The first issue, said Wood, is the request that Cape Advisors change the payment schedule for the $2,524,600 it agreed to pay into the Sag Harbor Community Housing Trust in lieu of on-site affordable housing, easily the most debated issue during the planning board’s review of the project.
Following the affordable housing debate, and a requirement the village ultimately overrode by the Suffolk County Planning Commission for 20 percent on-site affordable housing in the project, the planning board required Cape Advisors pay $2.5 million into the newly created Sag Harbor Community Housing Trust. That organization would then use that capital to start affordable housing efforts within the Sag Harbor School District.
In the planning board’s resolution approving the Bulova condominiums, it required Cape Advisors pay $582,600 into the trust when it is issued its building permit. Following the first payment, $194,200 must be paid each time the developers receive certificates of occupancy for the first five units, and the same amount each time they receive a certificate of occupancy for the 10th to 15th units.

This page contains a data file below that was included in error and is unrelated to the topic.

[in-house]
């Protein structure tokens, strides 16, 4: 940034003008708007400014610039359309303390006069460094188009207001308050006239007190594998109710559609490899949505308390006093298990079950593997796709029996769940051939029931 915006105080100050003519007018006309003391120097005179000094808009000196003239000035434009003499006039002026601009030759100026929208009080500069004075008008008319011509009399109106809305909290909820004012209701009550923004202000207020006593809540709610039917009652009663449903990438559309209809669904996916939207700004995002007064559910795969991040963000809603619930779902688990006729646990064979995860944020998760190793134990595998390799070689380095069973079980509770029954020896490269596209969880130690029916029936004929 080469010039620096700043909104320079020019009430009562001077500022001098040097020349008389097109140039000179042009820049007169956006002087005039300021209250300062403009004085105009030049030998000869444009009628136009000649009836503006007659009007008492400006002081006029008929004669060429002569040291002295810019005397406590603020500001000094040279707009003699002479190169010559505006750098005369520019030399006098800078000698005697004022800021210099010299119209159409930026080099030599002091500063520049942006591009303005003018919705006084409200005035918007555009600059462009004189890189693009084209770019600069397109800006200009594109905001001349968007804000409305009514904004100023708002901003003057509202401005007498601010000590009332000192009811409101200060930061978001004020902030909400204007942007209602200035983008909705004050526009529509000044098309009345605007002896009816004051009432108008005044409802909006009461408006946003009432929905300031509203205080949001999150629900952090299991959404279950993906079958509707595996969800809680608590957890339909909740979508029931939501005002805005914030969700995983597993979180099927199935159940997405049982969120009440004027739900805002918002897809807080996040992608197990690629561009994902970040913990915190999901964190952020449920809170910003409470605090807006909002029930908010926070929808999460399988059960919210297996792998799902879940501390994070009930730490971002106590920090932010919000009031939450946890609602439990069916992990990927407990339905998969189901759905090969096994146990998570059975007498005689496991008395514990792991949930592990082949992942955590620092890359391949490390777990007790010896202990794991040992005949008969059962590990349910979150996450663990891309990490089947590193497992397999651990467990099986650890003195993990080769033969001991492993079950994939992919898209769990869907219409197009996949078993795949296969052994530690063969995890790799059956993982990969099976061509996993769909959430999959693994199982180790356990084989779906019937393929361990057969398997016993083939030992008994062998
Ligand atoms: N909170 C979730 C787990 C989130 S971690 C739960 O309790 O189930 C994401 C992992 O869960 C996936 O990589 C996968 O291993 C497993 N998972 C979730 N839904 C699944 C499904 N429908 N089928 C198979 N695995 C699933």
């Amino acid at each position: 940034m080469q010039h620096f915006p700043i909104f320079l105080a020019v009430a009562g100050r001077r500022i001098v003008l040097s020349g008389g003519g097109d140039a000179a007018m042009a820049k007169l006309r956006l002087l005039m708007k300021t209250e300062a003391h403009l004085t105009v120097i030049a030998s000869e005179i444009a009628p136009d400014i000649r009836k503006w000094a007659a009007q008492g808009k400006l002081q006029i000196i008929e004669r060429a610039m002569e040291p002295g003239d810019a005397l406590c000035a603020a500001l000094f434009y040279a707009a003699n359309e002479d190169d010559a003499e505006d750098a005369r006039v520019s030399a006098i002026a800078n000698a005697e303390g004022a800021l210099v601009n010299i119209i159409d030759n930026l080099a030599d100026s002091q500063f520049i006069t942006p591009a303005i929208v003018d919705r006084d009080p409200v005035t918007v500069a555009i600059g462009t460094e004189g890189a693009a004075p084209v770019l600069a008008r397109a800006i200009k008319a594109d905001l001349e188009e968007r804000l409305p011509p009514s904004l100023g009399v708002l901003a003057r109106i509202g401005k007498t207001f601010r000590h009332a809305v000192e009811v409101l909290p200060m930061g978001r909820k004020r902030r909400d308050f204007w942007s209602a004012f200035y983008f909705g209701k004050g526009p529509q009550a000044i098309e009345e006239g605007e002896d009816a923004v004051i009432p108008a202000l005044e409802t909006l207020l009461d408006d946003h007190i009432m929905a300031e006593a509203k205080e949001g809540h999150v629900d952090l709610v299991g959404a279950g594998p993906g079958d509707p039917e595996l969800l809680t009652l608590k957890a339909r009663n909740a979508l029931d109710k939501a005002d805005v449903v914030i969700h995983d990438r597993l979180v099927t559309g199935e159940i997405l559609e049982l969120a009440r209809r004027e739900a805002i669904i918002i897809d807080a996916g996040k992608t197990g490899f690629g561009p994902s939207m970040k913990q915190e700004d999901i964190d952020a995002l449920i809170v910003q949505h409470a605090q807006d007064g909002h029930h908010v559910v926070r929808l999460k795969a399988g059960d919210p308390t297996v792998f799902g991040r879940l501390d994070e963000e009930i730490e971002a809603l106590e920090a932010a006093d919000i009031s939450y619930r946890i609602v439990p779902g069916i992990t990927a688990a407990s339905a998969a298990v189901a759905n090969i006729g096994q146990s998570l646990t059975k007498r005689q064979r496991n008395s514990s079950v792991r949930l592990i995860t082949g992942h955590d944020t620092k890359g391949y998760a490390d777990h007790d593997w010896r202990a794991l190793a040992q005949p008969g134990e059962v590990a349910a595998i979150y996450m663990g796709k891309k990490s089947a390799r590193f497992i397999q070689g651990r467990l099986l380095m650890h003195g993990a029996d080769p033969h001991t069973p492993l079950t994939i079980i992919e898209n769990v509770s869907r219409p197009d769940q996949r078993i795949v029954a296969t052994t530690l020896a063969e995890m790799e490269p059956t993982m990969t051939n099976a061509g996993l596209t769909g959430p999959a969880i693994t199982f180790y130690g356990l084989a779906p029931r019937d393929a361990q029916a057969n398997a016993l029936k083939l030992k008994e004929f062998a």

Wood said his firm would instead propose that payment to the trust be made with each closing sale of the 65 units.
“And this is required for our loan as well,” said Wood.
Wood also asked that the planning board’s requirement for a liaison committee — made up of planning and architectural review board members, as well as police and the building department — be assembled immediately.
Wood said his firm would also like to post bond, but not the second letter of credit, as required by the village for projects of this scale to ensure their growth, performance and the maintenance of sidewalks.
Lastly, Wood asked Cape Advisors not be required to have a crossing guard stationed at the cross walk to the Stella Maris Regional School across from the Bulova site, given the school is closed. If it reopens, Wood said the firm would reinstate the crossing guard requirement.
Planning board member and former mayor Greg Ferraris, who was also one of the founders of the Sag Harbor Community Housing Trust along with the new village attorney Denise Schoen, said that both he and Schoen have formally resigned from that board to avoid a conflict of interest. Stacy Pennebaker remains the committee’s president.